The New York Mets wasted no time in settling potential arbitration cases with eight players. This allows them time now to focus on the completion of their offseason goals.
Peter Botte reports in the New York Daily News the New York Mets have settled on one-year contracts eight of the arbitration-eligible players. This includes, according to Botte’s sources, Matt Harvey, who agreed to a small bump on a one-year deal worth $5.625 million, while Noah Syndergaard also avoided arbitration following an injury-plagued 2017 campaign with a one-year contract worth $2.975 million, a sizable raise over the $605,500 he earned last season.
Jacob deGrom, the Mets’ only starting pitcher to make it through all of last season healthy, will receive a nice boost from $4.05 million to $7.4 million after going 15-10 with a 3.53 ERA and a career-best 239 strikeouts over a team-high 201.1 innings.
Botte also indicates sources also confirmed to the Daily News that the Mets have agreed to terms with Wilmer Flores ($3.4 million), Travis d’Arnaud ($3.475 million) and Jeurys Familia ($7.925 million) on new contracts for the upcoming season.
All of this means the Mets are now free to put the finishing touches on their active roster in preparation for Opening Day. Moreover, they have a better idea now as to where they stand from a budget and payroll perspective.
Zack Wheeler officially filed for arbitration, submitting a figure of $1.9 million, with the Mets countering at $1.5 million, and whichever way it goes the $400,000 difference will not have any impact on what the Mets decide to do from this point on.
What’s Next After Bruce?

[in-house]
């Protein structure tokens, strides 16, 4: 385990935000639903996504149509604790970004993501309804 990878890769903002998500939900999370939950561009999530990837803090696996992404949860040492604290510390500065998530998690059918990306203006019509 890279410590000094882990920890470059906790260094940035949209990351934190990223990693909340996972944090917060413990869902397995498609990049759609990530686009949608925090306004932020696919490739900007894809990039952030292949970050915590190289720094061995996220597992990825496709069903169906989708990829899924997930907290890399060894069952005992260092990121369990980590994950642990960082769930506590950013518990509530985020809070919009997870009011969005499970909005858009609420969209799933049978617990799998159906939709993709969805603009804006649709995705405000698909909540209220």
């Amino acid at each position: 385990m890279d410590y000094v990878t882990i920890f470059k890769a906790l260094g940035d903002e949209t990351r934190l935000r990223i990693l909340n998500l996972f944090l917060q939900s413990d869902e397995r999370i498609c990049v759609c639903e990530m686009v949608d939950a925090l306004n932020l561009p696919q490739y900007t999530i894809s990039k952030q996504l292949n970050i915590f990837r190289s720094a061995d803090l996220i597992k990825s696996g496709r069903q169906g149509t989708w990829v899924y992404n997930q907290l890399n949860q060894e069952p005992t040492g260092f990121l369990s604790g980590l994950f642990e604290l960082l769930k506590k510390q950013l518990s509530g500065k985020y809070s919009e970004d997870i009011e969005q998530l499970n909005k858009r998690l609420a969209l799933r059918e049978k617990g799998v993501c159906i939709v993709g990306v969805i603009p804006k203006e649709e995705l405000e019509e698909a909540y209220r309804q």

Along those lines, John Harper, writing for the New York Daily News, makes the point that with “Jay Bruce back to provide a middle-of-the-order bat, I think [Eduardo] Nunez is the guy who makes the most sense. The Mets have talked to Todd Frazier about a short-term deal, likely two years, and he would provide more power, but is that a priority now?”
I tend to agree, especially when you consider Nunez as a roving infielder who can play second, third, and shortstop on any given day. Plus, in a pinch, he can play in the outfield as well.
At 31, Nunez seems to fit the Mets more than Jason Kipnis, who according to Jon Heyman of FanRag Sports almost became a Met in a trade with the Cleveland Indians that fell through on how much of the $30.5 million owed to Kipnis the Mets were willing to take on.
Either way though, the Mets will spend the remaining portion of their budgeted salary money for a second baseman. And that should put to rest any further Andrew McCutchen rumors.
50 Cent Gets A Re-do
Finally, last and least, Neil Best, of Newsday.com, reports the Mets have given 50 Cent a chance to “redeem himself” for the wayward first pitch he threw three seasons ago. I don’t know about you, but this makes it a cinch now that I have to get my hands on a ticket for this game, and one that’s up close and personal too.